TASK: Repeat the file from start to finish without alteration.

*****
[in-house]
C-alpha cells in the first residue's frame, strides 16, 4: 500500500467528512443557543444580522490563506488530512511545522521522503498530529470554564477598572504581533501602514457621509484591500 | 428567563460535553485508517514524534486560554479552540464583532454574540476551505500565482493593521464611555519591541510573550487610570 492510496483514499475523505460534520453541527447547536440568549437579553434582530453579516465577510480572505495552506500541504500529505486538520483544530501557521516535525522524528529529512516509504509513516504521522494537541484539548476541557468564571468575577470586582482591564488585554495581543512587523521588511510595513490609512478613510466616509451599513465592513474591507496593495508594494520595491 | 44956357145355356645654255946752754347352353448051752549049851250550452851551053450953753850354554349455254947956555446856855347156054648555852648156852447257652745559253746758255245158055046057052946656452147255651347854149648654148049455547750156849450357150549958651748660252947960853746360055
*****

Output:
[in-house]
C-alpha cells in the first residue's frame, strides 16, 4: 500500500467528512443557543444580522490563506488530512511545522521522503498530529470554564477598572504581533501602514457621509484591500 | 428567563460535553485508517514524534486560554479552540464583532454574540476551505500565482493593521464611555519591541510573550487610570 492510496483514499475523505460534520453541527447547536440568549437579553434582530453579516465577510480572505495552506500541504500529505486538520483544530501557521516535525522524528529529512516509504509513516504521522494537541484539548476541557468564571468575577470586582482591564488585554495581543512587523521588511510595513490609512478613510466616509451599513465592513474591507496593495508594494520595491 | 44956357145355356645654255946752754347352353448051752549049851250550452851551053450953753850354554349455254947956555446856855347156054648555852648156852447257652745559253746758255245158055046057052946656452147255651347854149648654148049455547750156849450357150549958651748660252947960853746360055